May 21, 2024

Changing magnetism: A new form of magnetism has been discovered

However, if you look closely, you can see an additional arrangement that antimagnets don't have: in a variable magnet, all electrons moving in the same direction have the same spin. “This ordering phenomenon has nothing to do with the spatial arrangement – that is, the location of the electrons – but only with the directions of the electrons’ speeds.” says Elmers. This key difference results in the materials having unexpected properties already reserved for ferromagnets.

Experimental evidence of changing magnetism

The three working groups succeeded in confirming theoretical predictions about variable magnets in experiments, thus proving the existence of a new form of magnetism. To do this, Elmers' research group at the German Electron Synchrotron in Hamburg irradiated a thin layer of ruthenium dioxide with X-ray light, exciting the material's electrons to such an extent that they were knocked out of the layer and exposed. From this, the speed and direction of rotation of the particles can be determined. The results indicate that ruthenium dioxide is an alternative magnet, as predicted theoretically. The researchers published the results in the journal Science Advances on January 31, 2024.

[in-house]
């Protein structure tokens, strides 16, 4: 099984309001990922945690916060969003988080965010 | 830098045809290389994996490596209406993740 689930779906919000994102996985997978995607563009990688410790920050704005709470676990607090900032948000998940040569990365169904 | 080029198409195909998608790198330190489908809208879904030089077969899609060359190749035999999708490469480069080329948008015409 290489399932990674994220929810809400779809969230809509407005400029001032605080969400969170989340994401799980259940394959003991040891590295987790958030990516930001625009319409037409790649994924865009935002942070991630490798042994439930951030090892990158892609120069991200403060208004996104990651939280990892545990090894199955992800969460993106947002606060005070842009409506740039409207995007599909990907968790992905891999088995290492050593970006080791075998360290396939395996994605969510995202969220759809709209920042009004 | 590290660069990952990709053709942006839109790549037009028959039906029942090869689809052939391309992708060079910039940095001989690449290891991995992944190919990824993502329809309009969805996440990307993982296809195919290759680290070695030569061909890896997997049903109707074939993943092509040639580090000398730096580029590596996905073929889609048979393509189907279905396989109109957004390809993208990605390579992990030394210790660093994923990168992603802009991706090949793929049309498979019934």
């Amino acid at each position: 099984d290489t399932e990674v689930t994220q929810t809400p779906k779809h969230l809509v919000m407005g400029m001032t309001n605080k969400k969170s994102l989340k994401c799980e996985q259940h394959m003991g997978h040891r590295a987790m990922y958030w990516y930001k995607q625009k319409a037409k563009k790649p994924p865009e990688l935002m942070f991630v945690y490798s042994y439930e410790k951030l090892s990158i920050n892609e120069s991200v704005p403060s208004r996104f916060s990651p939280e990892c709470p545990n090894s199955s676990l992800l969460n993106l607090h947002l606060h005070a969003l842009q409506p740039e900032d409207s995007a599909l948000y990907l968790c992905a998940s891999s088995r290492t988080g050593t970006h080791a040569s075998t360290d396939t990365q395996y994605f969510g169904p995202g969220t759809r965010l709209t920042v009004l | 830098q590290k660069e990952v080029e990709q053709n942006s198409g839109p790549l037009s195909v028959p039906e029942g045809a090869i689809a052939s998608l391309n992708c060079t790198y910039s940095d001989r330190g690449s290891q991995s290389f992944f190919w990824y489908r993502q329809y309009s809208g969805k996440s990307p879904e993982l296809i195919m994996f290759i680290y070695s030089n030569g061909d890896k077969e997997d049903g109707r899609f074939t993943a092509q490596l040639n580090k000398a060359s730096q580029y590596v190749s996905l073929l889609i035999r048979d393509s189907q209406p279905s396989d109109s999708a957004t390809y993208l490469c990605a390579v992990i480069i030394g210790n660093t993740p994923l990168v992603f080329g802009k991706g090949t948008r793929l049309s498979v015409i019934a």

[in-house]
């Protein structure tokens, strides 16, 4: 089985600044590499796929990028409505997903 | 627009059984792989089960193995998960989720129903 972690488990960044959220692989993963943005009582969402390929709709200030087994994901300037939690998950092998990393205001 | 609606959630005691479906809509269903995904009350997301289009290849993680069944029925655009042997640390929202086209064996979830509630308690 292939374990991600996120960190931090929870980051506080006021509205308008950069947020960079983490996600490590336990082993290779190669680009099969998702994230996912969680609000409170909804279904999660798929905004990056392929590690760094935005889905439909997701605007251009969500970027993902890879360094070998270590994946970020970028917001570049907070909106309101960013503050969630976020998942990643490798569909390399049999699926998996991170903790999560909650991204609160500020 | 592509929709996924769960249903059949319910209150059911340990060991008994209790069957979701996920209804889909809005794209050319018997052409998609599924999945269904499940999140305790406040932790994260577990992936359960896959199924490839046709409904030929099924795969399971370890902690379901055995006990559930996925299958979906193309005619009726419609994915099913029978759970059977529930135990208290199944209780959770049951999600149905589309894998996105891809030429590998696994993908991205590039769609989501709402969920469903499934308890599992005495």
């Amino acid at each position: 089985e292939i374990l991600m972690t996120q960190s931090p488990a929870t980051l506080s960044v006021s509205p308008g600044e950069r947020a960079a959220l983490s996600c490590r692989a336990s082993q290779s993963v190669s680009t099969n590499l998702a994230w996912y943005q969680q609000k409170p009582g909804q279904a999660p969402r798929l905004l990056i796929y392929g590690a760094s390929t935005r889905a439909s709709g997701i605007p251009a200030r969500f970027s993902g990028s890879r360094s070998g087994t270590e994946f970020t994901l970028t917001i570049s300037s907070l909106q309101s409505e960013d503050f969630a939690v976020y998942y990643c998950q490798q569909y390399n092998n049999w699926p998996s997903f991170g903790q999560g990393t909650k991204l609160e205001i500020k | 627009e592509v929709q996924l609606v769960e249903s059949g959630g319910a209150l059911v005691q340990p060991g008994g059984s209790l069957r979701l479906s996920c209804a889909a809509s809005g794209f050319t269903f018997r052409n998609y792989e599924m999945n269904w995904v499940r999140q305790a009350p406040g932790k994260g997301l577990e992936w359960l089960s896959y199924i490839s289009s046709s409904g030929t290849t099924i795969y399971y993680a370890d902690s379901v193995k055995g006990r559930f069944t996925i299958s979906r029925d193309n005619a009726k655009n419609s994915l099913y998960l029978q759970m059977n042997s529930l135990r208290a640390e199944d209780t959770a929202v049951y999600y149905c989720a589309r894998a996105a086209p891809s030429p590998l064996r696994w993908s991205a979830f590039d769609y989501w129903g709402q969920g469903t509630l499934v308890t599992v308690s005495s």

Another research team led by Thomas Jungwirth of the University of Nottingham and a group led by Zhang Liu of the Southern University of Science and Technology in Shenzhen examined manganese telluride and manganese ditelluride. According to theoretical calculations, both materials should also be variable magnets. Using photoelectron spectroscopy to determine the angle, both groups succeeded in detecting clear magnetic properties of age in both materials. Your search results Get it February 14, 2024 Published in the magazine “Nature”.. “The two groups used different experimental approaches and analysis methods, and were able to shed light on the complex magnetic structures of these materials,” wrote physicist Karmin Otieri of the Polish Academy of Sciences in Warsaw, who was not involved in the work. In the accompanying article.

“The newly emerging concepts have the potential to become an integral part of physics textbooks.”Carmine Autieri, physicist

A newly discovered form of variable magnetism could enable a variety of technological applications. Variable magnets can be particularly useful in spintronics, where signals are transmitted not by charge, but by particle spin. “Ferromagnets can induce stray magnetic fields that affect the performance of the material, but these fields do not occur with antimagnets.” Otieri writes. Variable magnets can therefore be used to take advantage of magnetic properties without generating destructive magnetic fields. Variable magnets can also enable components with higher clock frequencies than before. “It is likely that these emerging concepts will soon become an integral part of physics textbooks,” says Autieri.

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